Why is there a 1919 photo of a silent movie star on my blog? I was watching TV just now. There was an advertisement for one odd thing or another. It
abused a song that caught my attention. It was easy to recognize the singer, Cat Stevens, but I was sure it wasn’t on any album of his, and I knew he had stopped cutting new music long before I quit buying it.
A quick google search for the lyrics found that the song is one that Cat Stevens wrote for the romantic comedy movie Harold and Maude. It was somewhat shocking to see in the theater because that part of the audience that is “in the know” bursts into laughter at the first few scenes, that of a suicide by hanging. The song wasn’t released on any Cat Stevens album until a greatest hits album in 1984. I almost never buy greatest hits albums for artists I like, so I don’t have a copy of the song. The above photo is Ruth Gordon age 29, over 50 years before she played Maude in 1971. If you want to hear it, it’s possible that google will find a version.
And I’ve got a solution for fixing my paper. There will have to be another in the series. Mother nature is a rhymes with witch. Now I understand the mathematical relation between quantum numbers and path integrals much better. Just because an object is primitive it doesn’t always mean that it has unit trace.
This blog celebrated its 1st nominal birthday today with a new monthly record for view:
Views of the blog have increased month to month at a rate of about 20 page views per day per month. I don’t own a watch and hate to have to deal with time periods less than around two weeks. So in my natural units, page views are increasing at around 130 pages per square fortnight.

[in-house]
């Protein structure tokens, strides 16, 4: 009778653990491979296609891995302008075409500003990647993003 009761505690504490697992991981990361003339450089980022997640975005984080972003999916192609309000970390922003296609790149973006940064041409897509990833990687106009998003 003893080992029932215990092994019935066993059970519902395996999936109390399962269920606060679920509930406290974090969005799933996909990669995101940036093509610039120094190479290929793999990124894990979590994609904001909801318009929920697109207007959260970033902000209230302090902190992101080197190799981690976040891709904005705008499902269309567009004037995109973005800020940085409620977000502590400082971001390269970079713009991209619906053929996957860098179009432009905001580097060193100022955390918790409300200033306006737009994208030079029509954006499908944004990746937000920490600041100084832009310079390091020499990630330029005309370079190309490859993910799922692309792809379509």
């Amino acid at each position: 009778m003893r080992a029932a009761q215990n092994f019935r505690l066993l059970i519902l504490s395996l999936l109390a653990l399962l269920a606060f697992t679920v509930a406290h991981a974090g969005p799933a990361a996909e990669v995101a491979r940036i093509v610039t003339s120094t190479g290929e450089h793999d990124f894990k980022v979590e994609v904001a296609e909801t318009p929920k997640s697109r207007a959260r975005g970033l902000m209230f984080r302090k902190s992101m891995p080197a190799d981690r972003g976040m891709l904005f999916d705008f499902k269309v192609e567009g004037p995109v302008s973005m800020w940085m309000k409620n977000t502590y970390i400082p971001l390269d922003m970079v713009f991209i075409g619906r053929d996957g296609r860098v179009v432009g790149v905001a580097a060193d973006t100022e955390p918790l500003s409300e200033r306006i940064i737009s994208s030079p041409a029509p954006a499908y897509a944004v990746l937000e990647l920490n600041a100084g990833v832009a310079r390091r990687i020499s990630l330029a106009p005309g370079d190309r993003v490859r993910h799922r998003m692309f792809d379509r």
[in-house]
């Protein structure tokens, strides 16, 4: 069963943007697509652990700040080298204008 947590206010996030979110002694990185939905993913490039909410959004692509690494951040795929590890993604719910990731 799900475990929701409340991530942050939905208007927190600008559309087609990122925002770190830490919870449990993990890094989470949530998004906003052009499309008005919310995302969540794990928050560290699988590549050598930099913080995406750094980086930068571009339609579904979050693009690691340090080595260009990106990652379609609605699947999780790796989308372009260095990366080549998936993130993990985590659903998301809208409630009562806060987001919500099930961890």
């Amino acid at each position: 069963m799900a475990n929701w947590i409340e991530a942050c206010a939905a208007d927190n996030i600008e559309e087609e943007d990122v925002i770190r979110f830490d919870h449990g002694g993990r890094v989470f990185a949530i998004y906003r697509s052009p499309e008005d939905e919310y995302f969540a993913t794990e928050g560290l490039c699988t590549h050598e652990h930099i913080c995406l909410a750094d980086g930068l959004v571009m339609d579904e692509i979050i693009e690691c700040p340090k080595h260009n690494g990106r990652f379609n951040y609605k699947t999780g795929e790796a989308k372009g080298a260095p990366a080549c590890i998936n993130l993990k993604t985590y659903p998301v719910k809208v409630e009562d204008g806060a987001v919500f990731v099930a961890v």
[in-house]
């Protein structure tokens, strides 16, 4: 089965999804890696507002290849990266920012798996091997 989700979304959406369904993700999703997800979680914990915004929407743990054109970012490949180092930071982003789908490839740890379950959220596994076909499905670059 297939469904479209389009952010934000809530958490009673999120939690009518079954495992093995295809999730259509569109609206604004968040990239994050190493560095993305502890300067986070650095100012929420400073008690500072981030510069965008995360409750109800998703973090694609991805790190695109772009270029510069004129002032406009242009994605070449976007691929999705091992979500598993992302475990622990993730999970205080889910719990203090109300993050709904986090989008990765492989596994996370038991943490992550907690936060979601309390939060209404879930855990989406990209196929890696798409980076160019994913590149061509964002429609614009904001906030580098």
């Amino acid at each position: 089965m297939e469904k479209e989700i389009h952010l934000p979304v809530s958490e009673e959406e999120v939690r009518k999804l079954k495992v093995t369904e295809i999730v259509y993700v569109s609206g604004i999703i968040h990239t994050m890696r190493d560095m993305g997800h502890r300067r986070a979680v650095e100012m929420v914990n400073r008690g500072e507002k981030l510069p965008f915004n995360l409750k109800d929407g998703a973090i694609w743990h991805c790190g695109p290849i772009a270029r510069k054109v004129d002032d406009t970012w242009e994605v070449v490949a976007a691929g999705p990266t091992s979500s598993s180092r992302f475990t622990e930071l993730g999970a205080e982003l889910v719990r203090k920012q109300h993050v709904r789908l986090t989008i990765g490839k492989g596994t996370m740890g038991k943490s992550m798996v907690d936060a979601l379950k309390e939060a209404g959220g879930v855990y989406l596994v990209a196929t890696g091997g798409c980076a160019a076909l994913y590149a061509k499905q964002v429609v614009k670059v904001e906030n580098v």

Filed under Aging, Blogroll
The internet contains a lot of information that is difficult to search for. One’s memory for how to spell a name fails with age and even if you find a piece of information that is important to you, if you don’t record it, it is possible for it to sink like one of those unverified island sightings during the age of discovery, and leave you tacking back and forth over the same waters muttering, “I know I saw that link here somewhere.”
Such was the case for me, with regard to the obituary notice of my high school calculus teacher, Juan Raigoza. Due to global pioneering’s recent whining about calculus, I have looked again, and found again, and now can write the post describing him and his class. Where was the link hiding? That I cannot answer, but the sadness I again feel at reading of his death suggests that perhaps my typing fingers held the telescope to a blind eye.
Filed under Aging, History
If you live long enough, your ability to adjust the focal length of your eyes will decrease and the eye doctor will try to sell you a pair of bifocals.